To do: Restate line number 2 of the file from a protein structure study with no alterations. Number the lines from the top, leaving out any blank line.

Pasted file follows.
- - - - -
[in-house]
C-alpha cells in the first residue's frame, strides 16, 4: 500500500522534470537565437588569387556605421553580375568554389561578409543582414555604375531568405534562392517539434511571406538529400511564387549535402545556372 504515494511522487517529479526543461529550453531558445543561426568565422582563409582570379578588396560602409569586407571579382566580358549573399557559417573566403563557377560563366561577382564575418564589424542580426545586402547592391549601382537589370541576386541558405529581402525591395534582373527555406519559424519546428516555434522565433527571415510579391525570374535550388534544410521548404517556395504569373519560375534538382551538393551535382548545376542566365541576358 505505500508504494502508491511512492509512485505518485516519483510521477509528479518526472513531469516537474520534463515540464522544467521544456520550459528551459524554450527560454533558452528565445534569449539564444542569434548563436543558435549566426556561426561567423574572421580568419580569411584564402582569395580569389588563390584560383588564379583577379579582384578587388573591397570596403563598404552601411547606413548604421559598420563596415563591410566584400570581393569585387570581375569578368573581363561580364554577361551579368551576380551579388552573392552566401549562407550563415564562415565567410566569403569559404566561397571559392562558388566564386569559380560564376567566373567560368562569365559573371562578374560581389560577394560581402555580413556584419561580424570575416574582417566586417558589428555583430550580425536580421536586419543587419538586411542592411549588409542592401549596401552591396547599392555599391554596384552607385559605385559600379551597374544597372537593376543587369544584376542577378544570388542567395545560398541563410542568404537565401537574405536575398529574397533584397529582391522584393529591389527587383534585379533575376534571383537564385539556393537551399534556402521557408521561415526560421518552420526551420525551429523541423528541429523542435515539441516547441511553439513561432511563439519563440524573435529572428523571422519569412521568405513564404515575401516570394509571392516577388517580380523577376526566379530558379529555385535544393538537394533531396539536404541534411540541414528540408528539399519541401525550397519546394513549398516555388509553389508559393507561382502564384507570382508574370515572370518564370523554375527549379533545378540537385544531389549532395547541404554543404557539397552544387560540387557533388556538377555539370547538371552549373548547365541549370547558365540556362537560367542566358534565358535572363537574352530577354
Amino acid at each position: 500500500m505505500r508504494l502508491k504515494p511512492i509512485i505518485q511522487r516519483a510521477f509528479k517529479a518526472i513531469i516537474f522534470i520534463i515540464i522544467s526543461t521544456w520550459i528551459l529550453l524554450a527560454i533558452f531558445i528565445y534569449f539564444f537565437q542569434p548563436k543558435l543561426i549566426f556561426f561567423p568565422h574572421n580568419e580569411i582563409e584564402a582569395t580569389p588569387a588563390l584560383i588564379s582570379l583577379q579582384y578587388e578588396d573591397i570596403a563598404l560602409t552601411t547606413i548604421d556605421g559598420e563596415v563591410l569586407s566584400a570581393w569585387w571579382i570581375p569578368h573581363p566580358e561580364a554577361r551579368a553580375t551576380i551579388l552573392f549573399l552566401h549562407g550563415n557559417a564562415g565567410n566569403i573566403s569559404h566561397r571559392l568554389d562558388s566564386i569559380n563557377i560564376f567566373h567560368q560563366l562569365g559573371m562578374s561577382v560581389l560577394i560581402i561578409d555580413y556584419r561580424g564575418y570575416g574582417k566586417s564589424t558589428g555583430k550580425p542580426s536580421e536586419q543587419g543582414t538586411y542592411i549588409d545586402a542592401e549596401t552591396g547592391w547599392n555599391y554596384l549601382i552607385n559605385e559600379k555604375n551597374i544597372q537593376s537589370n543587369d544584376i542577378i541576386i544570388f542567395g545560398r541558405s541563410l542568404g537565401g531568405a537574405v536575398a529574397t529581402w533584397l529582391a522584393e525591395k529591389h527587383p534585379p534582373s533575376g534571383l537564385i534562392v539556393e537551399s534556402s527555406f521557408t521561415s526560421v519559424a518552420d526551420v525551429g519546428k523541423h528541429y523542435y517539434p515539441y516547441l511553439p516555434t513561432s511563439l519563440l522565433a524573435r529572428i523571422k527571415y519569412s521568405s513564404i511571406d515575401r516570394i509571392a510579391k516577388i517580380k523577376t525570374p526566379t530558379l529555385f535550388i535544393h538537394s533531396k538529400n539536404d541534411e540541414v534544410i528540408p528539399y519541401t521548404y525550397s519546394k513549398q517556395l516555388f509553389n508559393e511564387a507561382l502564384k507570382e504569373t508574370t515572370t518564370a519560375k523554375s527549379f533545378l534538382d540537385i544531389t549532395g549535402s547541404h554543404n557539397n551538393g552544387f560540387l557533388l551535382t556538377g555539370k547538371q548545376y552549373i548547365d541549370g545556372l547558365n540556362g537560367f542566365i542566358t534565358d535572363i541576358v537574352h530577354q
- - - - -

C-alpha cells in the first residue's frame, strides 16, 4: 500500500522534470537565437588569387556605421553580375568554389561578409543582414555604375531568405534562392517539434511571406538529400511564387549535402545556372 504515494511522487517529479526543461529550453531558445543561426568565422582563409582570379578588396560602409569586407571579382566580358549573399557559417573566403563557377560563366561577382564575418564589424542580426545586402547592391549601382537589370541576386541558405529581402525591395534582373527555406519559424519546428516555434522565433527571415510579391525570374535550388534544410521548404517556395504569373519560375534538382551538393551535382548545376542566365541576358 505505500508504494502508491511512492509512485505518485516519483510521477509528479518526472513531469516537474520534463515540464522544467521544456520550459528551459524554450527560454533558452528565445534569449539564444542569434548563436543558435549566426556561426561567423574572421580568419580569411584564402582569395580569389588563390584560383588564379583577379579582384578587388573591397570596403563598404552601411547606413548604421559598420563596415563591410566584400570581393569585387570581375569578368573581363561580364554577361551579368551576380551579388552573392552566401549562407550563415564562415565567410566569403569559404566561397571559392562558388566564386569559380560564376567566373567560368562569365559573371562578374560581389560577394560581402555580413556584419561580424570575416574582417566586417558589428555583430550580425536580421536586419543587419538586411542592411549588409542592401549596401552591396547599392555599391554596384552607385559605385559600379551597374544597372537593376543587369544584376542577378544570388542567395545560398541563410542568404537565401537574405536575398529574397533584397529582391522584393529591389527587383534585379533575376534571383537564385539556393537551399534556402521557408521561415526560421518552420526551420525551429523541423528541429523542435515539441516547441511553439513561432511563439519563440524573435529572428523571422519569412521568405513564404515575401516570394509571392516577388517580380523577376526566379530558379529555385535544393538537394533531396539536404541534411540541414528540408528539399519541401525550397519546394513549398516555388509553389508559393507561382502564384507570382508574370515572370518564370523554375527549379533545378540537385544531389549532395547541404554543404557539397552544387560540387557533388556538377555539370547538371552549373548547365541549370547558365540556362537560367542566358534565358535572363537574352530577354